Students at London special school 'tortured' in so-called calming rooms, investigation finds

Pupils at a London special school were locked in “calming rooms”, beaten and left in their own urine, an investigation has found.

Staff were filmed hitting and kicking pupils at Whitefield School in Walthamstow, which is one of the UK’s largest special schools with about 370 pupils.

But some staff are still employed there and have not been barred from working with children, according to an investigation by the BBC.

A whistleblower said: “You’ve ended up with staff with no sanctions against them, no learning or awareness, no serious case review to look at what went wrong.”

Whitefield School said it acted in pupils' best interests and was not obliged to make barring referrals.

A police and local authority investigation into abuse at the school was launched after CCTV was discovered of pupils being physically assaulted and neglected in the rooms between 2014 and 2017. Therooms were bare and without natural light – one was a former stationary cupboard.

The BBC has now obtained confidential school investigations written by an HR consultant it employed to review the footage and staff conduct.

These reveal that 39 pupils – many who were not able to speak – were abused and neglected.

Six staff were proven to have abused children on the balance of probabilities but were not sacked - and at least one referral to the Disclosure and Barring Service (DBS) was recommended but not made.

The BBC has also found that pupils were left alone in the rooms for up to four hours, with footage showing them naked, sitting in urine and eating crumbs off the floor. They were kicked and hit with force butno prosecutions were made.

One of those put in the rooms was David Gloria, now 20, who has diagnoses of autism, ADHD and OCD. He began coming home distressed after being put in the rooms.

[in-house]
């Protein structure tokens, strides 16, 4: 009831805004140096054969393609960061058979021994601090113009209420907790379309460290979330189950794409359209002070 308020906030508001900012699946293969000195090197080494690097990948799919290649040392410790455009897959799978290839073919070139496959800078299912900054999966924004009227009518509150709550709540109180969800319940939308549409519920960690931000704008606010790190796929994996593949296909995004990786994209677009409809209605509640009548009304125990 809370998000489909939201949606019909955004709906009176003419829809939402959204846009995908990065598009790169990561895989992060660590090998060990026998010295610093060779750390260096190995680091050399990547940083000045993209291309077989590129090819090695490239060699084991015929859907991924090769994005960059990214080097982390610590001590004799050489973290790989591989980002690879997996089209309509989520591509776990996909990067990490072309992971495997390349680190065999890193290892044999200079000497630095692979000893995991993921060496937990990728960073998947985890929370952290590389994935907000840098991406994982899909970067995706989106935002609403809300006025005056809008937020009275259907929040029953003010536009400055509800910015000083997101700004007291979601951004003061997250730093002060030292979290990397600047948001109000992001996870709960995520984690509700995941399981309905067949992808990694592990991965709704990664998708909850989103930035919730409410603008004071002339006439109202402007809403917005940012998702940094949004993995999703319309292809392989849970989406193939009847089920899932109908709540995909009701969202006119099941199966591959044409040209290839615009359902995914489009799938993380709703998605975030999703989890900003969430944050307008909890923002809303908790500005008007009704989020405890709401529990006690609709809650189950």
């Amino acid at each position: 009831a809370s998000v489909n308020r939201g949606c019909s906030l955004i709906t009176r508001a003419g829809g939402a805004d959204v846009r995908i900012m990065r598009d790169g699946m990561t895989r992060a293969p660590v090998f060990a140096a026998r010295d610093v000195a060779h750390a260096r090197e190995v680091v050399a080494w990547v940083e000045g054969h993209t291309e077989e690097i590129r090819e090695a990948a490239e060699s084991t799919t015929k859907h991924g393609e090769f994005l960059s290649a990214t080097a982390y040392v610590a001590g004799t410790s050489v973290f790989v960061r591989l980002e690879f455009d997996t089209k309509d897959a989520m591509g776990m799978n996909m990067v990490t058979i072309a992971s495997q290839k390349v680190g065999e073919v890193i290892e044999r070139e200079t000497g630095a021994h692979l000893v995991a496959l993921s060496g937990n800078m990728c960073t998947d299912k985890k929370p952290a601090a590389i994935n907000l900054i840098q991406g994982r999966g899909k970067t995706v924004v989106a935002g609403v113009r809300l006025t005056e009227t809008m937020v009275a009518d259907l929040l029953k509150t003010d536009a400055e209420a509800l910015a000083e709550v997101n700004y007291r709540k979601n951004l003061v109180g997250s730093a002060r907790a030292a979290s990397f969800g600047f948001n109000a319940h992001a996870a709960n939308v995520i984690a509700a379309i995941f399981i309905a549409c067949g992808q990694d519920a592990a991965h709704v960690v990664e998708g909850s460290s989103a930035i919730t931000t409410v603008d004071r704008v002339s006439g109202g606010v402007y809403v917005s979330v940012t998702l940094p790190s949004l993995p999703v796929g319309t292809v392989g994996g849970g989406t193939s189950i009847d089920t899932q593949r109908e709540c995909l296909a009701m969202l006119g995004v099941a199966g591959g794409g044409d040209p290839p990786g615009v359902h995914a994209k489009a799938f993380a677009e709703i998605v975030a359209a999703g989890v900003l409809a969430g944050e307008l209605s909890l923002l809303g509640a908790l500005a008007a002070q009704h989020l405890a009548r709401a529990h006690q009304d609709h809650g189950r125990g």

His father Ricardo, a police officer, said he was wrongly told that staff always remained with pupils in the rooms. He said the room was worse than a prison cell.

Speaking about footage he saw of his son in the room, Ricardo said: “My son was in a panicked state and crying and self harming, begging them for water and food and they just ignored him - it's torture.”

The family of a 12 year old boy who appeared in 55 hours of CCTV footage from the room, said his time in there led to him being sectioned. Now, 22, the man’s mother said his anxiety has become so heightened he rubs his head on the floor so aggressively he has big sores from carpet burns. She said: “It's so unbelievable that you could keep a human being in a room the size of a cupboard and expect them to be OK.

"I thought he was being placed into a sensory room with beanbags and nice colourful lights.”

Another mother, Halima, said the school only told her that her non-speaking son, Abdulahi, had been placed in the rooms on two occasions, but he appears in 11 videos passed to the police.

Safeguarding expert Elizabeth Swan said the BBC's findings highlight how children have morerights in young offender institutions than in school seclusion.

Flourish Learning Trust, which runs the school, said that a new leadership team had taken over after the calming rooms had been shut, shared the footage with the police and learned from the failings.

It said some staff had resigned since its investigations were completed but three who returned have received extensive training. It said it complied with employment law and the local authority, Waltham Forest, was content with its conduct.

Separately, one staff member was sacked by the Trust. But the Trust added it was not legally obligated to make DBS referrals for the six staff members who were not sacked despite its investigation findings proving they abused pupils.